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Part II: PART Working with Files and Folders > Working with Disks and Drives

Chapter 9. Working with Disks and Drives

In this chapter

Windows 98 and Local Media

Understanding Disk Partitions


Formatting Disks

Choosing a File System

Converting a FAT16 Drive to FAT32

Copying Files, Folders, and Disks

Understanding Disk Compression

Using a CD-ROM Drive


Secrets of Mastering the Windows 98 Environment: How Win.com Determines an Improper Shutdown

One of the oldest relics of DOS that has been retained in Windows 98 is the way that the operating system handles its local disk storage. The File Allocation Table (FAT) file system and the use of drive letters to represent the disk drives installed in the computer are unchanged from earlier versions of DOS.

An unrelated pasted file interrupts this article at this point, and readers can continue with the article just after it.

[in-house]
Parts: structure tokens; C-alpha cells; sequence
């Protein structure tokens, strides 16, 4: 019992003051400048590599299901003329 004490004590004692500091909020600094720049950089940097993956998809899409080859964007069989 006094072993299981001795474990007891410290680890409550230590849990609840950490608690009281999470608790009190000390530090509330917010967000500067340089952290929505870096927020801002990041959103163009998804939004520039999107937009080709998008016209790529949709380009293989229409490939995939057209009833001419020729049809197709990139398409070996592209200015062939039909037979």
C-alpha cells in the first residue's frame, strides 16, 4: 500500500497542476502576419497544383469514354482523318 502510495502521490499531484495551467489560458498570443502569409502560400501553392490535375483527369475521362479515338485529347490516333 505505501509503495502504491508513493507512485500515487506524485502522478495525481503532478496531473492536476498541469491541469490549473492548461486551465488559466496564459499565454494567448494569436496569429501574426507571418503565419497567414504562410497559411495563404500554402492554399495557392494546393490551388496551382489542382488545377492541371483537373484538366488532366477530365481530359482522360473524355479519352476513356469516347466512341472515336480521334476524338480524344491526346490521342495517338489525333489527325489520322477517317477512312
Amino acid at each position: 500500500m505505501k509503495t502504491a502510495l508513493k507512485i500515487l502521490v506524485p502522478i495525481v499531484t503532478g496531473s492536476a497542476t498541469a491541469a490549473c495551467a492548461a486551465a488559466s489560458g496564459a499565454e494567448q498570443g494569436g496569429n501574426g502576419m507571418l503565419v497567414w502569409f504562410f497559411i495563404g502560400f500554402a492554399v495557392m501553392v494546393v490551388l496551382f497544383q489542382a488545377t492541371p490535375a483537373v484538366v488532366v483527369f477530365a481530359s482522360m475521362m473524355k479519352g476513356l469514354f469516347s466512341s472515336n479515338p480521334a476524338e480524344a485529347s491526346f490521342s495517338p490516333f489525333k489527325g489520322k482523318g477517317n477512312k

However, Windows 98 has not stood idle in this respect. The capacity of hard disk drives has grown more rapidly than virtually any other area of computing technology. Also, new types of storage devices, such as CD-ROM and removable cartridge drives, are becoming standard equipment on new systems. Windows 98 supports today's large capacity drives, as well as a wide range of other storage devices.


This chapter assumes that the hardware in your system has already been correctly installed and configured and is ready to access.

→ For help on installing hardware in your system, see "Using the Add New Hardware Wizard,".

→ For information on hardware configuration, see "How Windows 98 Works with Hardware,".

→ If you are having problems accessing disk drives or other devices, see "Troubleshooting Common Problems,".



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